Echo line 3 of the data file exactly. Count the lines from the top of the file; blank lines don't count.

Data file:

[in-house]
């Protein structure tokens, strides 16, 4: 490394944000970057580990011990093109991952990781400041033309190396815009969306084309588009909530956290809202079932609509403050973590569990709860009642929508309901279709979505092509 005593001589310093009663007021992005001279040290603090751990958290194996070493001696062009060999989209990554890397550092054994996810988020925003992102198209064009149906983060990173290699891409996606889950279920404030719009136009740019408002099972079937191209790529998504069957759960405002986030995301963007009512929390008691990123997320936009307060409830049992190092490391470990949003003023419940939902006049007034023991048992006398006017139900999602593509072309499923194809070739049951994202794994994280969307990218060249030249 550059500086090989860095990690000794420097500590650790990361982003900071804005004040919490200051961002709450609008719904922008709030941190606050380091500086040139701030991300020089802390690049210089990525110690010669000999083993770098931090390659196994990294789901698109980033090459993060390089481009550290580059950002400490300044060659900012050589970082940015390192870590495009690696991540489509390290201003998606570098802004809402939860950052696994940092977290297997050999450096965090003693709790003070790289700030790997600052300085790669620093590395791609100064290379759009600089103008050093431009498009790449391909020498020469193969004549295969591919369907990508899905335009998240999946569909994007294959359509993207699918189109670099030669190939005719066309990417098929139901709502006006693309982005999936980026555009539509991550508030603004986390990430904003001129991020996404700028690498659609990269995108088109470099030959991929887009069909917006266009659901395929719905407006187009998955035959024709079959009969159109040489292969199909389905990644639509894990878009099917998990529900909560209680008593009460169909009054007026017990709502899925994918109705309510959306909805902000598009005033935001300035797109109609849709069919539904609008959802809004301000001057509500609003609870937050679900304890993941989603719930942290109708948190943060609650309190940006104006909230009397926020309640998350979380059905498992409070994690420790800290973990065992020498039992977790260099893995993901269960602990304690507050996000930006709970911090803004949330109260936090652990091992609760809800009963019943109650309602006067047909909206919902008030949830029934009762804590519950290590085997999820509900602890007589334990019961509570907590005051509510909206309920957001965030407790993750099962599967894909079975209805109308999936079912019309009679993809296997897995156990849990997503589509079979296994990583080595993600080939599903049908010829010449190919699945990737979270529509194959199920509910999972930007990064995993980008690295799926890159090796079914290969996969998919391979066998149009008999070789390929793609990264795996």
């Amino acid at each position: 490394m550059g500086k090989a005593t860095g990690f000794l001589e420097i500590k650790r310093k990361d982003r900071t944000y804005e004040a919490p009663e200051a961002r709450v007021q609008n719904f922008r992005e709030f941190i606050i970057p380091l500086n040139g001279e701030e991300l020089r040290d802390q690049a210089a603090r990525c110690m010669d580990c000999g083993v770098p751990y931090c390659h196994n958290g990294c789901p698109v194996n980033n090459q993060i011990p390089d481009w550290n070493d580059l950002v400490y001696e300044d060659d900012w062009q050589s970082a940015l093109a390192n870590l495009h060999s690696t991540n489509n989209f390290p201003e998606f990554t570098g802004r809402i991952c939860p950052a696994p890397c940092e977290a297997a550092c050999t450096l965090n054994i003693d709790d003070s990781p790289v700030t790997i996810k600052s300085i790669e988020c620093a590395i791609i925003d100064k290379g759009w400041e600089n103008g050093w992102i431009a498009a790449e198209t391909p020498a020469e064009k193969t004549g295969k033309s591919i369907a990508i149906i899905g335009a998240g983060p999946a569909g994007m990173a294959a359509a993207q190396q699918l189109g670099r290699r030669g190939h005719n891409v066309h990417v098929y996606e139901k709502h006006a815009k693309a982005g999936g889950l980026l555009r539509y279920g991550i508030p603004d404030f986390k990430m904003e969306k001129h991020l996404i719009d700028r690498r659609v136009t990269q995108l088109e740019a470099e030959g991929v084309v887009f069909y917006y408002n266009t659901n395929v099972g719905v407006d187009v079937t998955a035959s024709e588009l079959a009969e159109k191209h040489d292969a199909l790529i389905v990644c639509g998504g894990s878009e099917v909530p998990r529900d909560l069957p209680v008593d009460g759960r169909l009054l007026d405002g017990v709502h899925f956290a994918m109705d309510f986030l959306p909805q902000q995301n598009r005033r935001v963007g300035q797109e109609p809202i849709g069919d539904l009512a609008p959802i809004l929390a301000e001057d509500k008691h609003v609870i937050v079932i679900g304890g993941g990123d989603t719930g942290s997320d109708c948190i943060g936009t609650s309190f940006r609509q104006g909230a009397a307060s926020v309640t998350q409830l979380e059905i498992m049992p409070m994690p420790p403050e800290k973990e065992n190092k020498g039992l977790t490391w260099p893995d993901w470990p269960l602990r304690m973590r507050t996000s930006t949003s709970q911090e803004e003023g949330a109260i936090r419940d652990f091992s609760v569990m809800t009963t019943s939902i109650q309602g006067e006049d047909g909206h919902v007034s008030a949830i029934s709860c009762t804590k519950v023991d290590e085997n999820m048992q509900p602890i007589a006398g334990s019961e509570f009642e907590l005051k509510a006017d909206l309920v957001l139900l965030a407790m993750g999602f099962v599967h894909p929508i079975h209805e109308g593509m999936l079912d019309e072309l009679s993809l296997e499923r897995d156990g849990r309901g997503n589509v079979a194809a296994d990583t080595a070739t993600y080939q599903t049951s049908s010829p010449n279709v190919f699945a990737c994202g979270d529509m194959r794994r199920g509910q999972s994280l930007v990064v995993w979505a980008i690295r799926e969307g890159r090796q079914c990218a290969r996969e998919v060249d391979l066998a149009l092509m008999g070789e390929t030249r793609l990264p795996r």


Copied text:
């Amino acid at each position: 490394m550059g500086k090989a005593t860095g990690f000794l001589e420097i500590k650790r310093k990361d982003r900071t944000y804005e004040a919490p009663e200051a961002r709450v007021q609008n719904f922008r992005e709030f941190i606050i970057p380091l500086n040139g001279e701030e991300l020089r040290d802390q690049a210089a603090r990525c110690m010669d580990c000999g083993v770098p751990y931090c390659h196994n958290g990294c789901p698109v194996n980033n090459q993060i011990p390089d481009w550290n070493d580059l950002v400490y001696e300044d060659d900012w062009q050589s970082a940015l093109a390192n870590l495009h060999s690696t991540n489509n989209f390290p201003e998606f990554t570098g802004r809402i991952c939860p950052a696994p890397c940092e977290a297997a550092c050999t450096l965090n054994i003693d709790d003070s990781p790289v700030t790997i996810k600052s300085i790669e988020c620093a590395i791609i925003d100064k290379g759009w400041e600089n103008g050093w992102i431009a498009a790449e198209t391909p020498a020469e064009k193969t004549g295969k033309s591919i369907a990508i149906i899905g335009a998240g983060p999946a569909g994007m990173a294959a359509a993207q190396q699918l189109g670099r290699r030669g190939h005719n891409v066309h990417v098929y996606e139901k709502h006006a815009k693309a982005g999936g889950l980026l555009r539509y279920g991550i508030p603004d404030f986390k990430m904003e969306k001129h991020l996404i719009d700028r690498r659609v136009t990269q995108l088109e740019a470099e030959g991929v084309v887009f069909y917006y408002n266009t659901n395929v099972g719905v407006d187009v079937t998955a035959s024709e588009l079959a009969e159109k191209h040489d292969a199909l790529i389905v990644c639509g998504g894990s878009e099917v909530p998990r529900d909560l069957p209680v008593d009460g759960r169909l009054l007026d405002g017990v709502h899925f956290a994918m109705d309510f986030l959306p909805q902000q995301n598009r005033r935001v963007g300035q797109e109609p809202i849709g069919d539904l009512a609008p959802i809004l929390a301000e001057d509500k008691h609003v609870i937050v079932i679900g304890g993941g990123d989603t719930g942290s997320d109708c948190i943060g936009t609650s309190f940006r609509q104006g909230a009397a307060s926020v309640t998350q409830l979380e059905i498992m049992p409070m994690p420790p403050e800290k973990e065992n190092k020498g039992l977790t490391w260099p893995d993901w470990p269960l602990r304690m973590r507050t996000s930006t949003s709970q911090e803004e003023g949330a109260i936090r419940d652990f091992s609760v569990m809800t009963t019943s939902i109650q309602g006067e006049d047909g909206h919902v007034s008030a949830i029934s709860c009762t804590k519950v023991d290590e085997n999820m048992q509900p602890i007589a006398g334990s019961e509570f009642e907590l005051k509510a006017d909206l309920v957001l139900l965030a407790m993750g999602f099962v599967h894909p929508i079975h209805e109308g593509m999936l079912d019309e072309l009679s993809l296997e499923r897995d156990g849990r309901g997503n589509v079979a194809a296994d990583t080595a070739t993600y080939q599903t049951s049908s010829p010449n279709v190919f699945a990737c994202g979270d529509m194959r794994r199920g509910q999972s994280l930007v990064v995993w979505a980008i690295r799926e969307g890159r090796q079914c990218a290969r996969e998919v060249d391979l066998a149009l092509m008999g070789e390929t030249r793609l990264p795996r």